Being a widely expected event, the increase in interest rates by the US Fed has already been factored in by the markets. Still, it would be interesting to find out if the US Fed will take into account the Chinese monetary action in its policy announcement
As legend has it, the iconic banker, JP Morgan, was once asked for guidance on the stock market by a young investor, still wet behind his ears. After considerable thought, he is famously said to have remarked, with a grave face “it will fluctuate”. The story is probably apocryphal but the problem is real. No one knows in which direction the market will move nor do we know why, although post facto rationalisation is bread and butter for many people who prefix Analyst, Fund Manager or Portfolio Manager prior to their names.
Stock prices usually reflect three parameters like fundamentals or corporate earnings, liquidity and sentiments. Although stock prices do go ahead of fundamentals and, as the last financial crisis showed us, they can do so significantly; eventually, over long periods, corporate earnings and stock prices move in tandem. Performance of the economy and of the corporate sector is a key determinant of stock returns.
In India, over the past 10 years, stocks have returned approximately 15% annualised. Corporate earnings have also grown at more or less at the same rate. However, there is absolutely no correlation between earnings and stock returns over relatively shorter periods. In 2010, for example, while earnings did not grow much, stocks rose by about 81%.
One of the key features of the last decade has been that the global economy has been awash with liquidity. This has been primarily due to high savings in countries like China, Japan and the oil producing countries. This liquidity was substantially boosted by the accommodative and liberal policies of central bankers – initially the US, later joined by Japan and European Central Bank (ECB).
Sentiments comprise the third leg of the trinity impacting stock prices. Quite like a beautiful young mind, sentiments are very fickle and we have no idea which way they will turn. Although, their impact is likely to be ephemeral, during this short period, sentiments can negate the impact of fundamentals as well as of liquidity.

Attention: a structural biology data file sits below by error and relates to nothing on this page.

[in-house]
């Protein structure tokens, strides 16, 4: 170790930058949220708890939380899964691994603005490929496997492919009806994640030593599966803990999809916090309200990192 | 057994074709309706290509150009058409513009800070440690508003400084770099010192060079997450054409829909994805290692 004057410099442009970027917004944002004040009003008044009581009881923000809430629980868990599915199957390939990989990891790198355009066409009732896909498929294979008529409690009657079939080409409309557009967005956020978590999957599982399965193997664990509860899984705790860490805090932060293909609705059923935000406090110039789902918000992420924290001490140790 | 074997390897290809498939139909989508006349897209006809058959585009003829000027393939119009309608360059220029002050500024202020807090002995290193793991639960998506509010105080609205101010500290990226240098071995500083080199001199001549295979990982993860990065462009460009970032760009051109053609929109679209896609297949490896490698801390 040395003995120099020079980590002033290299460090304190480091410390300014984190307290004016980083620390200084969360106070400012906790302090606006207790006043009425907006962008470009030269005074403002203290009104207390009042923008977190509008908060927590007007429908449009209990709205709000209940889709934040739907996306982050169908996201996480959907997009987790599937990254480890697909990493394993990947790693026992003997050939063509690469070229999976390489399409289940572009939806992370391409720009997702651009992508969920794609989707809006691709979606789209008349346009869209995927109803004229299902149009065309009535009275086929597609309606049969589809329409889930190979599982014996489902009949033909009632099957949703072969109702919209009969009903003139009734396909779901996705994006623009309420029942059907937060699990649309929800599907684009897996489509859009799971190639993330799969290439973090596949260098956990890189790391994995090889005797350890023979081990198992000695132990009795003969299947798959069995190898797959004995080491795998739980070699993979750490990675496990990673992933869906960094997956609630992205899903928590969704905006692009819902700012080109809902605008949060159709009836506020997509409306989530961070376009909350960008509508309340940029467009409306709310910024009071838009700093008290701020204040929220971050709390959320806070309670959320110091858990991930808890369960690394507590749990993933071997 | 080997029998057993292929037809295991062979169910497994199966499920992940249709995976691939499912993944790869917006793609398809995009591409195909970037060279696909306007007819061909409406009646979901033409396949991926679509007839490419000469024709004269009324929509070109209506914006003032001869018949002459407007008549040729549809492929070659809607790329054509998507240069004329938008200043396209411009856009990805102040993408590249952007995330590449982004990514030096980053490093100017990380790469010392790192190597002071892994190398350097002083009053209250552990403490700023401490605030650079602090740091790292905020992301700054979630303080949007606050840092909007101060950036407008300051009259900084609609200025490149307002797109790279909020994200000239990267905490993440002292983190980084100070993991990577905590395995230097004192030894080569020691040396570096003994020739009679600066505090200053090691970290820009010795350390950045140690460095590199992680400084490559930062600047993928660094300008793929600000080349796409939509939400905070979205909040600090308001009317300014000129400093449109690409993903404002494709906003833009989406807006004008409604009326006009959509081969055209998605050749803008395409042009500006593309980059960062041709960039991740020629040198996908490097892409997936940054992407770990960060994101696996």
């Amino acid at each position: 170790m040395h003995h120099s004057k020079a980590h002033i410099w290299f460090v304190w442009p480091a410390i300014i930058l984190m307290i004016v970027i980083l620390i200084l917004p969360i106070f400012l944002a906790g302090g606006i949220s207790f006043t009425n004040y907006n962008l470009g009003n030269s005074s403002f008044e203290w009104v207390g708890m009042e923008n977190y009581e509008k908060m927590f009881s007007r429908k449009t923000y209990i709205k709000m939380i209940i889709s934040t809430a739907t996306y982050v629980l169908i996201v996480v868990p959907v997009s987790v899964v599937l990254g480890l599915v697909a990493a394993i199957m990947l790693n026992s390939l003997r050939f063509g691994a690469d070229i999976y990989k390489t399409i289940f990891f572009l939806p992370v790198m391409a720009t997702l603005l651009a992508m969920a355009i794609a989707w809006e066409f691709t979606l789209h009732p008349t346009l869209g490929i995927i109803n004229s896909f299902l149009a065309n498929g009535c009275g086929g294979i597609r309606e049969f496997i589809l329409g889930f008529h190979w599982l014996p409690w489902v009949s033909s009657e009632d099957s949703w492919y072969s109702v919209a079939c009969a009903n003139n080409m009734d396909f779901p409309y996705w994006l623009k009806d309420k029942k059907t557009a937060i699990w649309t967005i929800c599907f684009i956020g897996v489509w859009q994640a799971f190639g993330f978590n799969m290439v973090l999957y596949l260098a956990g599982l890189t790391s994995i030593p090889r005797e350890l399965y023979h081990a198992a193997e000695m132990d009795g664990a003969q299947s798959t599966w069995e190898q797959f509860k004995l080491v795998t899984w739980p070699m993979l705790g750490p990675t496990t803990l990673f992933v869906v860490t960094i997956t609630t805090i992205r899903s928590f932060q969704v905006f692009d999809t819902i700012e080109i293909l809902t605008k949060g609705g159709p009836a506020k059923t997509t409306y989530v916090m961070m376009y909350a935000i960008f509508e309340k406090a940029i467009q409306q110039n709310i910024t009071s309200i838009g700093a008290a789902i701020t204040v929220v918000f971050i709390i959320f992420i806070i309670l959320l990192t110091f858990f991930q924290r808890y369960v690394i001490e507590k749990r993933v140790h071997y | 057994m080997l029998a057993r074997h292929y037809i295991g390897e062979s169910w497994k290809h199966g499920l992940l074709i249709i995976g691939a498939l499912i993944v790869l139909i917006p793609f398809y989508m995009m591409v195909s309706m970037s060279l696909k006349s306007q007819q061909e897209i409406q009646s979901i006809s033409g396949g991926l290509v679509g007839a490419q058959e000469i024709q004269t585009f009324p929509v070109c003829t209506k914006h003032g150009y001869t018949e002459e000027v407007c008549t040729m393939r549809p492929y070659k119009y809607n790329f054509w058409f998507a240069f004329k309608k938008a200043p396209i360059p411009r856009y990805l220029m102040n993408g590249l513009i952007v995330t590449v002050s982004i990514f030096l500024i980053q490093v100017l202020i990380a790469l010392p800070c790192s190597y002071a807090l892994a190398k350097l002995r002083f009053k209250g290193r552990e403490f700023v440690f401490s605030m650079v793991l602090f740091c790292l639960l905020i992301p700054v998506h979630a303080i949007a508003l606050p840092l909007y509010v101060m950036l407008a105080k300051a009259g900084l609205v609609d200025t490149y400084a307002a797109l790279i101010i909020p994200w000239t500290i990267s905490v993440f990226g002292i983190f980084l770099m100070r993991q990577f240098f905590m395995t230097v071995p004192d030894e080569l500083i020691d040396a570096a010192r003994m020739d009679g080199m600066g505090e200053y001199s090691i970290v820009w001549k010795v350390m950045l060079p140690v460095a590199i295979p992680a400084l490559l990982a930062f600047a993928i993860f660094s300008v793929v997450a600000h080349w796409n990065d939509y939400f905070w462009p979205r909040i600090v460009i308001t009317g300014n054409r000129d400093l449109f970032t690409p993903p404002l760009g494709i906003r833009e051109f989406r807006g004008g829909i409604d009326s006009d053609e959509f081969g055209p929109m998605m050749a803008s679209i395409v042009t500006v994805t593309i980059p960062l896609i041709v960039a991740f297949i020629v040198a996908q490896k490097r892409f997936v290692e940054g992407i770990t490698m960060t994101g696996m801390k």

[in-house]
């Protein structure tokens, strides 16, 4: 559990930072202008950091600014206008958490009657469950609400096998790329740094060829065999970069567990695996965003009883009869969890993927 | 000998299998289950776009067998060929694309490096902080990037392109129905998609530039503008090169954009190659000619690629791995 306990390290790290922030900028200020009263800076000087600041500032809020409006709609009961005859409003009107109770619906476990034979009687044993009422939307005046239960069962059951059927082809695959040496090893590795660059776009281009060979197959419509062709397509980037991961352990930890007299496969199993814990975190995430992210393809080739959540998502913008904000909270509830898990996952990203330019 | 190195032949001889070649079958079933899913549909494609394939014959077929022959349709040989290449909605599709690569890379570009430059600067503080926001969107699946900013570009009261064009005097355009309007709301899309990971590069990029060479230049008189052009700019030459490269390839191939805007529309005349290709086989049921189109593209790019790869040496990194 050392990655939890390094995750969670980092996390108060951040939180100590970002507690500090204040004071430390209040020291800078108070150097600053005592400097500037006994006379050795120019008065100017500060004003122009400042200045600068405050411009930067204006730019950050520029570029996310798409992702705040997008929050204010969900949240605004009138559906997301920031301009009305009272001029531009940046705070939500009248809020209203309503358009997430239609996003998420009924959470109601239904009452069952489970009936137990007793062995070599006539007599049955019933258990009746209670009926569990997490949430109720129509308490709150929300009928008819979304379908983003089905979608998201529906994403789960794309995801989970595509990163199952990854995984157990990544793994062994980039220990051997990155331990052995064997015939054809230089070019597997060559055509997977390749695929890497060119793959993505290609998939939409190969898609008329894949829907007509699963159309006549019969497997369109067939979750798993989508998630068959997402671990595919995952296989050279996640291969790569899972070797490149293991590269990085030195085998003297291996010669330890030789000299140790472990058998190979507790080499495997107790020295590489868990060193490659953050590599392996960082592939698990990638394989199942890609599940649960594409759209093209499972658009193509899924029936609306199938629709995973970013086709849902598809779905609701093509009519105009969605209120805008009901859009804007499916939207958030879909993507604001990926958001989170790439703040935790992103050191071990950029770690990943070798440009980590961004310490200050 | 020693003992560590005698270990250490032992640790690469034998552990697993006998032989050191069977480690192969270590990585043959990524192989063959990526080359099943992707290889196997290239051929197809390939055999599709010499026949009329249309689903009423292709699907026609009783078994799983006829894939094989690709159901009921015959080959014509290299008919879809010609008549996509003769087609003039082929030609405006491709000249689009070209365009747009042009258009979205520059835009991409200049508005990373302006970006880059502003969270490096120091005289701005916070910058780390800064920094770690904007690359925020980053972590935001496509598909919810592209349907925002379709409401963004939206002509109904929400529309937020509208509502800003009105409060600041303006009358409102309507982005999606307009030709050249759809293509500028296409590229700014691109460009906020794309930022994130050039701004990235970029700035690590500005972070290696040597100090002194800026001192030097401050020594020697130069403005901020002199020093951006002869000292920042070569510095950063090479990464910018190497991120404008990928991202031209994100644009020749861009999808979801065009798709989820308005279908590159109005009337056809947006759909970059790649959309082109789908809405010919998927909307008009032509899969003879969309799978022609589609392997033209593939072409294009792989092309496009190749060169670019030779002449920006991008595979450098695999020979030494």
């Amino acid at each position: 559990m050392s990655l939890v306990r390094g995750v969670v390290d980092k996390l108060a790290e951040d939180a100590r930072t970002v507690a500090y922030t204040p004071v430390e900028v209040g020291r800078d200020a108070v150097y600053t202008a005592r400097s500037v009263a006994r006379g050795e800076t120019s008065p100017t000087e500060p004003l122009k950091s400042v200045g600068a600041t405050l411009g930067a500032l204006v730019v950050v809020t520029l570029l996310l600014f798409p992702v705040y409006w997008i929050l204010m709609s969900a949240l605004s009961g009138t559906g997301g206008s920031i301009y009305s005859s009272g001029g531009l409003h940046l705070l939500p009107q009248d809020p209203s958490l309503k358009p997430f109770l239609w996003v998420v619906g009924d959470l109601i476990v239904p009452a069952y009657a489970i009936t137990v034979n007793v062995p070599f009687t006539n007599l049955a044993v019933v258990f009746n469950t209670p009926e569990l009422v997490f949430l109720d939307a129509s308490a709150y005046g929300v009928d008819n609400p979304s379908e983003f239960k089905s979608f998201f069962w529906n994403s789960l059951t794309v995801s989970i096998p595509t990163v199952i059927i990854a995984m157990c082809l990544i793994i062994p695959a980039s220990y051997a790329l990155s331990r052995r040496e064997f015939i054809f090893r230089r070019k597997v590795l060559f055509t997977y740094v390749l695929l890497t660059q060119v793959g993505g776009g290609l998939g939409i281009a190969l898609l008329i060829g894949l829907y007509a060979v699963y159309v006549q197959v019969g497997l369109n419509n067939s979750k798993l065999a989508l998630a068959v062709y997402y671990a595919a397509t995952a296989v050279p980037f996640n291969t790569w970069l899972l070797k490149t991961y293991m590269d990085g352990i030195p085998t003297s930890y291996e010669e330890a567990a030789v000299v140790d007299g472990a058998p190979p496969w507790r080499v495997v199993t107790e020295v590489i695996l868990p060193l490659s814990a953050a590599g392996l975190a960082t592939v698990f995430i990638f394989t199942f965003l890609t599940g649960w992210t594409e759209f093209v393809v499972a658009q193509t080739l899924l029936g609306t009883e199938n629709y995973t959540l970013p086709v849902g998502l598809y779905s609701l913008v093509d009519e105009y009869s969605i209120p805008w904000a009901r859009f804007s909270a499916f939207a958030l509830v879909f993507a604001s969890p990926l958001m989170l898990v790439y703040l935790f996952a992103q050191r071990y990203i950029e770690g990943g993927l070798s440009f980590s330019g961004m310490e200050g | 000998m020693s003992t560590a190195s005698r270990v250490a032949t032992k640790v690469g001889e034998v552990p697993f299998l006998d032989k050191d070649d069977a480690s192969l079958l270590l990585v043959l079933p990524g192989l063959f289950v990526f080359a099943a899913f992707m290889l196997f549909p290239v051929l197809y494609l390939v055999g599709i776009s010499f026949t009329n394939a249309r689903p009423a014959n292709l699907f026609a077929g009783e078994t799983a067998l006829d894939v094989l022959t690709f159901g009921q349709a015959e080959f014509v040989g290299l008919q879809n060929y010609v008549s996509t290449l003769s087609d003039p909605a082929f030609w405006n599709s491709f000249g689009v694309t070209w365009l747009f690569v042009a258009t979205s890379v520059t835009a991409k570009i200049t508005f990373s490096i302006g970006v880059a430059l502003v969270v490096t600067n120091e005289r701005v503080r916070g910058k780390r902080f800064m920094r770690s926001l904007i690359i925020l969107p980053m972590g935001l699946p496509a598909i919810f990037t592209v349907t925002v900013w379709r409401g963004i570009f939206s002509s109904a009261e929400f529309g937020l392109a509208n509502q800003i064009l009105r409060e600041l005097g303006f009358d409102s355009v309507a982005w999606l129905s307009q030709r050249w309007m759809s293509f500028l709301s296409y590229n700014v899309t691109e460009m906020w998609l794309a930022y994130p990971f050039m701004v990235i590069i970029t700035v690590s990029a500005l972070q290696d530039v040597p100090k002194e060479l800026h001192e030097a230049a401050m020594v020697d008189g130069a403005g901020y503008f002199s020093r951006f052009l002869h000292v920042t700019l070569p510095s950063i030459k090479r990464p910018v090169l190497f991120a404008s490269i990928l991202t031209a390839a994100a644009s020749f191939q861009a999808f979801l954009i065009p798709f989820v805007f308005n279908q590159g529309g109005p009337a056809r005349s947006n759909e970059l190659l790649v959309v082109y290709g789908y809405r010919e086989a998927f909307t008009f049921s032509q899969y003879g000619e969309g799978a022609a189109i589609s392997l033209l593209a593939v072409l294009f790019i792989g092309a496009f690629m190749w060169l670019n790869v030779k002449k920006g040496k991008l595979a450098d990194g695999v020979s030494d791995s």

Why the above is relevant is because of the interplay of fundamentals and liquidity currently taking place in the US and quite naturally, its impact on the rest of the world. Economic theory tells us that the first, and foremost, response to a recession must be the availability of sufficient liquidity. This is exactly what the US Federal Reserve (US Fed) did in response to the severe crisis of 2008. It reduced interest rates drastically, pumped in money by purchasing bonds and opened up its windows for anyone willing to borrow against collateral. Undoubtedly, this succeeded in limiting the impact of the crisis, which would have resulted in a far more severe recession, possibly a depression, but for the liquidity enhancement by the US Fed.
This policy of easy money, popularly termed quantitative easing, or QE, has run its course now. The US Fed is widely expected to increase interest rates for the first time in nearly a decade during its next policy review on 16 December 2015. The reversal has the potential to destabilise financial markets not only in the US, but globally. In some ways, being a widely expected event, the increase in interest rate has already been factored in by markets. However, the impact of such significant events can never be predicted accurately and we may see significant churn in the market. Bonds, which have enjoyed a good run over the last few years, may see a drop in prices, as may stock prices. The increased level of consumption in the US, which was based on high asset prices induced demand, may shrink leading to lower possible growth. Money may move out of emerging markets creating instability in both the economy and the markets. Merely a hint of such reversal, hidden in garbled Fed wordings in September 2013, had led to significant instability in emerging economies.